Brian BJ Caldwell

After finishing my first solo circumnavigation of the world - (at which time, I was the youngest in history to do so) the priority isn't to break the new record but rather - to achieve a relaxed build an extension of myself (the boat) - I've long envisioned. Like the dream of crossing oceans solo, her design is simple.

The philosophy being - to create a boat that resembles yourself. For me, this means - to never fight against Nature but to fight with her. I envision a feather-weight machine that's blown 'round the planet by utilizing the 'powers that be,' in this non-confrontational manner.

Forget going to windward; the fastest way around is to rocket east before the prevailing westerlies, flying maximum sail and surfing on the leading edge of weather systems. Catch the right ones as they coiled around the planet, and a record 100-day passage is not unthinkable.

One design firm embodies this philosophy: Groupe Finot of France. An attestation to their creations, is the fact they've won the last four solo races around the world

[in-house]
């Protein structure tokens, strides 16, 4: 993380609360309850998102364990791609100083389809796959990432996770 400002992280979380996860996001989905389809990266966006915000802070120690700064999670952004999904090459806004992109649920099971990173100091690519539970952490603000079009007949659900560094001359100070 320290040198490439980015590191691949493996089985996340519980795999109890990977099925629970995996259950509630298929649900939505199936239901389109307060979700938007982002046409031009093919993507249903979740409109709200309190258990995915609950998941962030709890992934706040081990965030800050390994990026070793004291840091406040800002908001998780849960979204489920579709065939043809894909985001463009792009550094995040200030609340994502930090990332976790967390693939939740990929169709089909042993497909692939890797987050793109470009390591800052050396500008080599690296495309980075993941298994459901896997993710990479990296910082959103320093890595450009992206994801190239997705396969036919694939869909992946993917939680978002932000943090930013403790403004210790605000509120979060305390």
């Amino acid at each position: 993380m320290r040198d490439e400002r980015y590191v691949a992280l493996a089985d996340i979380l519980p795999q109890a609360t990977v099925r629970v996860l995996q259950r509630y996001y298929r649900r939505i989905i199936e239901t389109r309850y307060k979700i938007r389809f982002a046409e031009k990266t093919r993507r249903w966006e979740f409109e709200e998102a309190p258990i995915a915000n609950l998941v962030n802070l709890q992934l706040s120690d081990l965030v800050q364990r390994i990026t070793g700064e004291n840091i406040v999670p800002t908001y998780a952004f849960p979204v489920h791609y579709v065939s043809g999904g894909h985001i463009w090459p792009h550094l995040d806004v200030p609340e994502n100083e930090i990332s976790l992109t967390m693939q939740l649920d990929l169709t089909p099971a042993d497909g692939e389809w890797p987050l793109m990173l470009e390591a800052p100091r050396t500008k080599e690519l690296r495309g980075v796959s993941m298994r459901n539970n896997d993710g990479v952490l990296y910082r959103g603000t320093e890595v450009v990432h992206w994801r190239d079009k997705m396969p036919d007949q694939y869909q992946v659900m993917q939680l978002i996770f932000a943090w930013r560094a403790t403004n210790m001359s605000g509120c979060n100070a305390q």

I would sail this extension of myself - a Finot Open 50, through numerous circumnavigations. Of course, these passages won't be mere pleasure cruises, records are what justifies sponsorship.

I would like to mention that I couldn't agree more with a letter by Peter Hogg to Latitude 38 magazine. Of notability:

"The current generation of boats represent light years of improvement over those that took part in the original Golden Globe race that was won by Robin Knox-Johnston."

Since Alain Gautier's aluminum Generali Concorde in the 1989 race, Groupe Finot say that using high-tech composites has reduced the weight of their hulls by 50 per cent Isabelle

Autissier's PRB, for example, was built in La Rochelle by Marc Pinta using pre-impregnated carbon fibre.

How can a lighter boat be more sea-worthy? The better variety of materials & building methods for one. Take for example this quote from Yachting World magazine comparing 1993 Vendee Globe winner - Gautier's Bagages Superior with Johnston's Golden Globe winning Suhaili: